1. Read the prebuilt getTasks Query from our cache.
  2. Push the new data object to our current list of tasks
  3. Write that query back to the cache with the new data now contained within.

Once this update function has run we will have our updated data locally in our cache. The perfect solution! Not really.

Introducing Complexity

Now that we know how the update function works with a trivial case we can explore something more realistic. What about when we introduce subscriptions or multiple queries that need to be updated?

Subscriptions

If our application is also subscribed to getTasks it is quite possible that the subscription data will return before the result of the mutation. This means the result of the mutation we created could already be in our cache. This instantly makes the above update function much more complicated, as in its current state our allTasks object in our cache will now contain our new task twice. In other words, we need to make sure deduplication is performed on our cache.

We need to adapt the update function to the following:

apollo.mutate({
  mutation: createTaskMutation,
  variables: item,
  update: (cache, { data }) => {
    try {
      let { allTasks } = cache.readQuery({ query: getTasks });
      if (allTasks) {
        if (!allTasks.find(task => task.id === data.id)) {
          allTasks.push(data);
        }
      } else {
        allTasks = [data];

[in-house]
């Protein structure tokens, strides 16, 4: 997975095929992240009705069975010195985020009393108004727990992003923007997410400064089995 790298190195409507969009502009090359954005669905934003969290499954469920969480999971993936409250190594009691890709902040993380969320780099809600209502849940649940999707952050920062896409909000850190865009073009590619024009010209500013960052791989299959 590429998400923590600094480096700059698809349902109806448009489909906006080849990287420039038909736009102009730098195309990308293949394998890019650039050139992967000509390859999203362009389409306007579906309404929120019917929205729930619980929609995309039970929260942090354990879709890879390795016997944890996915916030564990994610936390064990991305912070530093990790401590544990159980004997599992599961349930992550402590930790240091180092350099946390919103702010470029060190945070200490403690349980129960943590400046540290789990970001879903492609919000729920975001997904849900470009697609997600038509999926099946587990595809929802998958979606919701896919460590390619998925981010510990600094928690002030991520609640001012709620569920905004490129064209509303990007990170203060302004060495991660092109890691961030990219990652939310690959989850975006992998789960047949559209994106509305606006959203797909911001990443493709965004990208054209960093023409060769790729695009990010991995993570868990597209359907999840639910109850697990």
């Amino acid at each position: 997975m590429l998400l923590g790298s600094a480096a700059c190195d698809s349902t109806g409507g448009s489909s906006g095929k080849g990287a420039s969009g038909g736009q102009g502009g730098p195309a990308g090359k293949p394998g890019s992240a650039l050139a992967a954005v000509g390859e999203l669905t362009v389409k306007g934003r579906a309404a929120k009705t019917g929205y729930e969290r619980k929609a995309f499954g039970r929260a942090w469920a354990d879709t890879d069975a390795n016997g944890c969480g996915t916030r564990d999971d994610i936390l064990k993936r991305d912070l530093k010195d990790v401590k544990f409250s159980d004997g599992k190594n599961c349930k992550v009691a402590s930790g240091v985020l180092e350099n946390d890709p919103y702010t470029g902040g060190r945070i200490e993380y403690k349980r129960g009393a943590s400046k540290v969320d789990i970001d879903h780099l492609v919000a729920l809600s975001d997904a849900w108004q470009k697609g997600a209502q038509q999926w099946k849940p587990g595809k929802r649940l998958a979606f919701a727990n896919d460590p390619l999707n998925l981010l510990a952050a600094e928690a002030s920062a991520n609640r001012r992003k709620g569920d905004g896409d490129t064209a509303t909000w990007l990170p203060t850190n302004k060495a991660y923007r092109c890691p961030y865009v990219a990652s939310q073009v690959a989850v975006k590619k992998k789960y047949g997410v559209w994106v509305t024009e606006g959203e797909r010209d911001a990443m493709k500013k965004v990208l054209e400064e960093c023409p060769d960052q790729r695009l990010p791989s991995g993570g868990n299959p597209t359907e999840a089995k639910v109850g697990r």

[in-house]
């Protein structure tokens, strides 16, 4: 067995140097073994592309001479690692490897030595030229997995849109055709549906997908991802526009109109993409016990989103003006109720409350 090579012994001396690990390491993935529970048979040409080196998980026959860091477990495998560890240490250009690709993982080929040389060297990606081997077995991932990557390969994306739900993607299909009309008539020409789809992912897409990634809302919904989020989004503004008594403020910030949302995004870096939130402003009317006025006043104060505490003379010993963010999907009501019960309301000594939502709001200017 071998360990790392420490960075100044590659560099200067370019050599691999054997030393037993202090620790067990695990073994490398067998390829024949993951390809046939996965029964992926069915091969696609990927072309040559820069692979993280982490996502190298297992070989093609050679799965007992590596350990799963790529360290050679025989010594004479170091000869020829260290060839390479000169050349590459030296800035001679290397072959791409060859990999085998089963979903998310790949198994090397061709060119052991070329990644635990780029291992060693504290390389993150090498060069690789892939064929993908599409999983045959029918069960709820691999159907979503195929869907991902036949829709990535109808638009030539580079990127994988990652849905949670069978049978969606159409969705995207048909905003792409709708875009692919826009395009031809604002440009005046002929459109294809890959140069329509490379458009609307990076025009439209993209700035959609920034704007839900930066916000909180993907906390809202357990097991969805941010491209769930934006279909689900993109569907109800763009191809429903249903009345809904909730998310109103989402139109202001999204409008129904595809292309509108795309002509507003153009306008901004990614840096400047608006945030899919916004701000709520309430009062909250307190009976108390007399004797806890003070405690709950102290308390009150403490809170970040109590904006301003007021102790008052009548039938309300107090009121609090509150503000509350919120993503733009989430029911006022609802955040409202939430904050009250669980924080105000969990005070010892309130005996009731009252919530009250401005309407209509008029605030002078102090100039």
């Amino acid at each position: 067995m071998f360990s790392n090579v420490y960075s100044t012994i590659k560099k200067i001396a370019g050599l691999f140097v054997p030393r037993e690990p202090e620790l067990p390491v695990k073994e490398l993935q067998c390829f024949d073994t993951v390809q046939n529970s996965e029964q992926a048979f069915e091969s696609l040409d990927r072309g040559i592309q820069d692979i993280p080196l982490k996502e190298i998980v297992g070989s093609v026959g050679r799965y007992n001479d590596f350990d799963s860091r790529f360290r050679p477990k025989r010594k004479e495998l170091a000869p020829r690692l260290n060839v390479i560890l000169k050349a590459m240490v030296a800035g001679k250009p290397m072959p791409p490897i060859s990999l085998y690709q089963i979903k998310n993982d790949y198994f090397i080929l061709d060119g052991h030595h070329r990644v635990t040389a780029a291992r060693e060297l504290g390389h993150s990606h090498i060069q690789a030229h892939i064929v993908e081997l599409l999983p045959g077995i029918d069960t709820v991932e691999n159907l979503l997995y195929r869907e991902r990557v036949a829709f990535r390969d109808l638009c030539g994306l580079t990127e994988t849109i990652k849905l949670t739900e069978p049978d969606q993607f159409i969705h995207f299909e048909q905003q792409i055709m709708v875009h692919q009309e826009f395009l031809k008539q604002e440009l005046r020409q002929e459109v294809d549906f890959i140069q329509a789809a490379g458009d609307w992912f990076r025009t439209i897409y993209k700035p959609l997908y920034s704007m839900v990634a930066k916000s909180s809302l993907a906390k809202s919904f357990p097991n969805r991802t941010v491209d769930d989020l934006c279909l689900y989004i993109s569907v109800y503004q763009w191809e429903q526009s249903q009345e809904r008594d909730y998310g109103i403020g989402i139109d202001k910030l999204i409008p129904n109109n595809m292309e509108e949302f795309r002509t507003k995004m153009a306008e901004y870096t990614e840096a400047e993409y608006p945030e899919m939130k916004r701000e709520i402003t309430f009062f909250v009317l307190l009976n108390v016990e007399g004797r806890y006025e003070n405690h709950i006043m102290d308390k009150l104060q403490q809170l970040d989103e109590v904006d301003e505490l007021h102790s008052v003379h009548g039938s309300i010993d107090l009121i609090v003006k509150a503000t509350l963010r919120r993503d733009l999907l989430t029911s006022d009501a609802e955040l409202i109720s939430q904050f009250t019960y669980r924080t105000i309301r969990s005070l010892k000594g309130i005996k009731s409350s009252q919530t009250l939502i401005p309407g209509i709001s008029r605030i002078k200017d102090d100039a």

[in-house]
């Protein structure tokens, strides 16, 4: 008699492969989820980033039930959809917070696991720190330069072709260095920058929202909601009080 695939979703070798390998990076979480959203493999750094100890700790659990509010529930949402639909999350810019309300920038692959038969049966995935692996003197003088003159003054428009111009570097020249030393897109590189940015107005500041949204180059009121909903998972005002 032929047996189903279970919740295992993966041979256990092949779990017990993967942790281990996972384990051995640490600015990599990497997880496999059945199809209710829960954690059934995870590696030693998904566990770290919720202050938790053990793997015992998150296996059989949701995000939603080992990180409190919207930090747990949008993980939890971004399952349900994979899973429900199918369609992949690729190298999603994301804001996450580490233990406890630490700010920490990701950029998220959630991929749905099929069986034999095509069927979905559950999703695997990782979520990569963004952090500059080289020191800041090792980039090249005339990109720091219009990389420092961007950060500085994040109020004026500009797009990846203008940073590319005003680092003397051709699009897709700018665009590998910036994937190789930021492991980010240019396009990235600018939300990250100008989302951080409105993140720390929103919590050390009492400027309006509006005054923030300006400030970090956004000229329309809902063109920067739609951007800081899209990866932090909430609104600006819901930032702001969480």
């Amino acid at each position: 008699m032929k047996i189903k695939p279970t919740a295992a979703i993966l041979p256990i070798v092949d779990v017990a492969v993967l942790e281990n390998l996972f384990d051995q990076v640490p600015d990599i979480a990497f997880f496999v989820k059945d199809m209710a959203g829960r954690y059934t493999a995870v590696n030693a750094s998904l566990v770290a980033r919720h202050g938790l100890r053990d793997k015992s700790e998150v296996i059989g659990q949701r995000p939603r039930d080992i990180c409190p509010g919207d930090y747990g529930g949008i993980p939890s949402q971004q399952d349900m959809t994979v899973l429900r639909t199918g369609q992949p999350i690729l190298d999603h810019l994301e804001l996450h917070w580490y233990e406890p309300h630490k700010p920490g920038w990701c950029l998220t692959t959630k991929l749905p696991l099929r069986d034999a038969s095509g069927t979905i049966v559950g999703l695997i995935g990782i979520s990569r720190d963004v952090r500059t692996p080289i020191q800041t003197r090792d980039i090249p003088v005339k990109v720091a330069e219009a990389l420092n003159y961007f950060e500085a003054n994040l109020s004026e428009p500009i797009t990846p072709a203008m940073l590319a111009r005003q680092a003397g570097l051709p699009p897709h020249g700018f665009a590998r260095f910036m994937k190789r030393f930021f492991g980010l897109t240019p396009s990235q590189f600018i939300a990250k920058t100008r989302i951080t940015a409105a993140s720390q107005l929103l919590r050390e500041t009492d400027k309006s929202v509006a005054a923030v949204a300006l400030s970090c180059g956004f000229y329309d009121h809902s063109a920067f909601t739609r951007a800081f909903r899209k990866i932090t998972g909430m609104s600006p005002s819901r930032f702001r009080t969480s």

}
      cache.writeQuery({
        query: getTasks,
        data: {
            'allTasks': allTasks
        }
      });
    } catch (e) {
        // We should always catch here,
        // as the cache may be empty or the query may fail
    }
});

As you can see, we read from the cache but crucially we iterate through its contents before making any changes. If we don't find the result of our mutation already in our cache then we can safely add it.

Multiple Queries

Another problem is when there are multiple Queries in our cache which need to be updated. This can happen when several different Queries return subsets of the same data. For example, if a different Query named userTasks also needs to be updated when a task is added the code will resemble something similar to the following:

apollo.mutate({
  mutation: createTaskMutation,
  variables: item,
  update: (cache, { data }) => {
    try {
      let { allTasks } = cache.readQuery({ query: getTasks });
      if (allTasks) {
        if (!allTasks.find(task => task.id === data.id)) {
          allTasks.push(data);
        }
      } else {
        allTasks = [data];
      }
      cache.writeQuery({
        query: getTasks,
        data: {
            'allTasks': allTasks
        }
      });
      let { userTasks } = cache.readQuery({ query: userTasks });
      if (userTasks) {
        if (!userTasks.find(task => task.id === data.id)) {
          userTasks.push(data);
        }
      } else {
        userTasks = [data];
      }
      cache.writeQuery({
        query: userTasks,
        data: {
            'userTasks': userTasks
        }
      });
    } catch (e) {
        // We should always catch here,
        // as the cache may be empty or the query may fail
    }
});

In the above example we have two queries we need to update, both of which should contain our new ToDo item. Our update function is now becoming incredibly obtuse and is filled with a lot of boilerplate code. Keep in mind that all of this boilerplate is for one mutation. What about when our application contains several mutations and this boilerplate needs to be placed in several different places?

Out of the Box Cache Helpers